Re: [R] resolution (dpi) problem

From: Marc Schwartz <>
Date: Sun, 27 Apr 2008 11:14:52 -0500

Prof Brian Ripley wrote:

> On Sat, 26 Apr 2008, Marc Schwartz wrote:

>> See comments inline:
>> Chris Walker wrote:
>>> I am using R 2.4.1 with Windows XP.
>> First, you are using a version of R that is a year and a half and 6
>> releases out of date. Version 2.7.0 was just released this past week.
>> You can download it from your nearest CRAN mirror.
>>> I use the plot command in a fairly simple script and I use the right
>>> mouse
>>> click on the plot and save as a postscript file. I used the resultant
>>> file
>>> in a paper which was submitted electronically. However, I get the
>>> following
>>> response from the journal:
>>> Your manuscript has been unsubmitted because you failed to meet the
>>> submission guidelines as indicated below:
>>> -Your figures must be submitted in TIFF or EPS format according to the
>>> following minimum resolutions:
>>> 1200 dpi for black and white line art (simple bar graphs, charts, etc.)
>>> 300dpi for halftones (black and white photographs) 600dpi for
>>> combination
>>> halftones (Photographs that also contain line art such as labeling or
>>> thin
>>> lines)
>>> Does anyone know how to produce the correct settings for the journal
>>> (i.e.
>>> 1200 dpi)?
>> Their comments about resolution apply to TIFF files and not EPS files,
>> which are resolution independent.
>> It has been several years since I last used the Windows version of R,
>> but if the 'File Save As' menu for the plot indicates Postscript and not
>> Encapsulated Postscript, that is your problem.
> Whatever the menu says, it does produce Encapsulated PostScript (which 
> is a special case of PostScript)
> R's postscript is always encapsulated, but EPS also requires a single 
> frame and a suitable header.  If you save from the menu it is
> %!PS-Adobe-3.0 EPSF-3.0
> ...

OK. For my own edumacation, I installed the Windows version of R:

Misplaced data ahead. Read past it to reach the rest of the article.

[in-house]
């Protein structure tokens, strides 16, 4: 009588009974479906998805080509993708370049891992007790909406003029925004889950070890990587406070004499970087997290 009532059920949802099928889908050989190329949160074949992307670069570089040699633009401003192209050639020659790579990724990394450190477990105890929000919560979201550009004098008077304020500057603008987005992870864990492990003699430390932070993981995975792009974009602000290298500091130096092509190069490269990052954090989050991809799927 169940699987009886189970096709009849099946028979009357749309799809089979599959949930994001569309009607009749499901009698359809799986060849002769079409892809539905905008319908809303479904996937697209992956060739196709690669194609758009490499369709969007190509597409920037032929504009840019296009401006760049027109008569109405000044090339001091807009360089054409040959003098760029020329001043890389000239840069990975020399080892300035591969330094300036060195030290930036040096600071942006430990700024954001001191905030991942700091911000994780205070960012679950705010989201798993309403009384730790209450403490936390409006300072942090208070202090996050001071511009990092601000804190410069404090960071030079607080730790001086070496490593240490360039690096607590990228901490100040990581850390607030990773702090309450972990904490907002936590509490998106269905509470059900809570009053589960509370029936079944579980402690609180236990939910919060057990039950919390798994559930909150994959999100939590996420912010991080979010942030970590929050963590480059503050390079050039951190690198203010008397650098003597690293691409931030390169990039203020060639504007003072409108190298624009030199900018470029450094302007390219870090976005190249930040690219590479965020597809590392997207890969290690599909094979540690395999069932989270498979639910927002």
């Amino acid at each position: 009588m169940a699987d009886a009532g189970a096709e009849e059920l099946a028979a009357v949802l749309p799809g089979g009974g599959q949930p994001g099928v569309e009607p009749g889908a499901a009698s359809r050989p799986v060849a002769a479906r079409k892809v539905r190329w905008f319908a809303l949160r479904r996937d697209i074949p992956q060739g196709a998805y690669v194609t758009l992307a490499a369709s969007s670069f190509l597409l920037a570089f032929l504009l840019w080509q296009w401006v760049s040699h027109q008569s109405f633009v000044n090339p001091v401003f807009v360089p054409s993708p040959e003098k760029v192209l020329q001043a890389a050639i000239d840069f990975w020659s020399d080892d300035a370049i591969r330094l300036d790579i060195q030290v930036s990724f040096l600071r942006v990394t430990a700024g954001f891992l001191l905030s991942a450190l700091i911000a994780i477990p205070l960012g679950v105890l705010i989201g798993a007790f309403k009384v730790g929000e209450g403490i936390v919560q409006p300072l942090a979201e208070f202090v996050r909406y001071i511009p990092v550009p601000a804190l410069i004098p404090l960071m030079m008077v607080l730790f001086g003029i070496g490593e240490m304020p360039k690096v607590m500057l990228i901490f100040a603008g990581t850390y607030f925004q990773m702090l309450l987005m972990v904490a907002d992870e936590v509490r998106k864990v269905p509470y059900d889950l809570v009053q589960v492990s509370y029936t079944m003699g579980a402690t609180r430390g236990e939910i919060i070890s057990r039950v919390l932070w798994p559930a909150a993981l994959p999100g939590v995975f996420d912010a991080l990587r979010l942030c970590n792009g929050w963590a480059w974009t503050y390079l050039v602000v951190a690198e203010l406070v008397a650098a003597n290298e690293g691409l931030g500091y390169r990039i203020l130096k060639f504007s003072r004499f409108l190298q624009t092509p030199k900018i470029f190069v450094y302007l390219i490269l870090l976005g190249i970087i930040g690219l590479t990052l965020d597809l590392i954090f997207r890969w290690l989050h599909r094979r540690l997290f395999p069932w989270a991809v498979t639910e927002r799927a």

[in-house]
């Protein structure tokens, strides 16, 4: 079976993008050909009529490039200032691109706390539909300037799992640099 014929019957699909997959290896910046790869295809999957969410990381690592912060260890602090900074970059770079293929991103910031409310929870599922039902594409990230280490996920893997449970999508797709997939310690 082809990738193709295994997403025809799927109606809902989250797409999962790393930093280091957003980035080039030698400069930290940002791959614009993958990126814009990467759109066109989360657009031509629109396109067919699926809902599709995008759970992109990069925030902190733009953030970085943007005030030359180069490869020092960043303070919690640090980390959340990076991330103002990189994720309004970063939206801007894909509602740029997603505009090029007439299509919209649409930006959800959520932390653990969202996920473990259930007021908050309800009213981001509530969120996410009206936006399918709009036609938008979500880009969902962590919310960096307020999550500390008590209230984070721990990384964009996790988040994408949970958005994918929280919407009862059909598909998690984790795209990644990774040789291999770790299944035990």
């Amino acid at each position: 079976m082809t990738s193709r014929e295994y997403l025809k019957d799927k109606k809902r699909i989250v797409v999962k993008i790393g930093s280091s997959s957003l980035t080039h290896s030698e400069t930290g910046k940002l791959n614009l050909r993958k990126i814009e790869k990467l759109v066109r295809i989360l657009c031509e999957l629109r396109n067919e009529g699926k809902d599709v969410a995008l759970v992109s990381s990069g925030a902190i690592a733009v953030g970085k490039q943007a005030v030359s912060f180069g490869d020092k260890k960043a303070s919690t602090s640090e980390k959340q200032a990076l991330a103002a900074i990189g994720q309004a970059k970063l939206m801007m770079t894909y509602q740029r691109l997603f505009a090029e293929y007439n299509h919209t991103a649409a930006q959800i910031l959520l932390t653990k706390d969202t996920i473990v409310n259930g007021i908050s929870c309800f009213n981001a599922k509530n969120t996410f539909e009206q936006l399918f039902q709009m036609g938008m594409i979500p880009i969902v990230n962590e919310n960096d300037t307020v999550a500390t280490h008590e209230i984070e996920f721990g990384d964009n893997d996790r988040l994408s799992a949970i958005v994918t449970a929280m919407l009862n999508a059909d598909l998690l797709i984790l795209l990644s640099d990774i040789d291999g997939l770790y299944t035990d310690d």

R version 2.7.0 Patched (2008-04-26 r45507)

under Wine on F8, where it runs quite well.

I then created a basic barplot:


and saved it to 'Menu.eps' using the "Save as postscript" menu.

I then created the same plot, using postscript() to create an EPS file:

    postscript("EPS.eps", height = 7, width = 7, onefile = FALSE,

               paper = "special", horizontal = FALSE)


Doing a diff on the two files shows that the key difference between the two is the bounding box:

$ diff Menu.eps EPS.eps
< %%BoundingBox: 54 144 558 648

 > %%BoundingBox: 0 0 504 504

Of course, all other coordinates are relative to the two differing origins.

There are other encoding differences which are to be expected.

To Prof. Ripley's comment, the EPS header is the same:

   %!PS-Adobe-3.0 EPSF-3.0

So it would appear that perhaps it is the bounding box dimensions not 
being adjusted to a 0,0 origin that are probably throwing things off 
here for your publisher.

>> You can use dev.copy2eps(...) after you have plotted the graphic to the
>> screen device, or better, plot directly to an EPS file by surrounding
>> your plot code with:
>> postscript("FileName.eps", width = X, height = Y, paper = "special",
>> horizontal = FALSE, onepage = FALSE)
BTW, I noted that I had a brain fart here and that the 'onepage' above should be 'onefile' as I used above.
>> See ?dev.copy and/or ?postscript for more help.
>> sure to install the latest version of R. :-)
> > Not least because it can produce a 1200dpi TIFF figure via the tiff() > device. Good point. Thanks, Marc ______________________________________________ mailing list PLEASE do read the posting guide and provide commented, minimal, self-contained, reproducible code.
Received on Sun 27 Apr 2008 - 16:40:36 GMT

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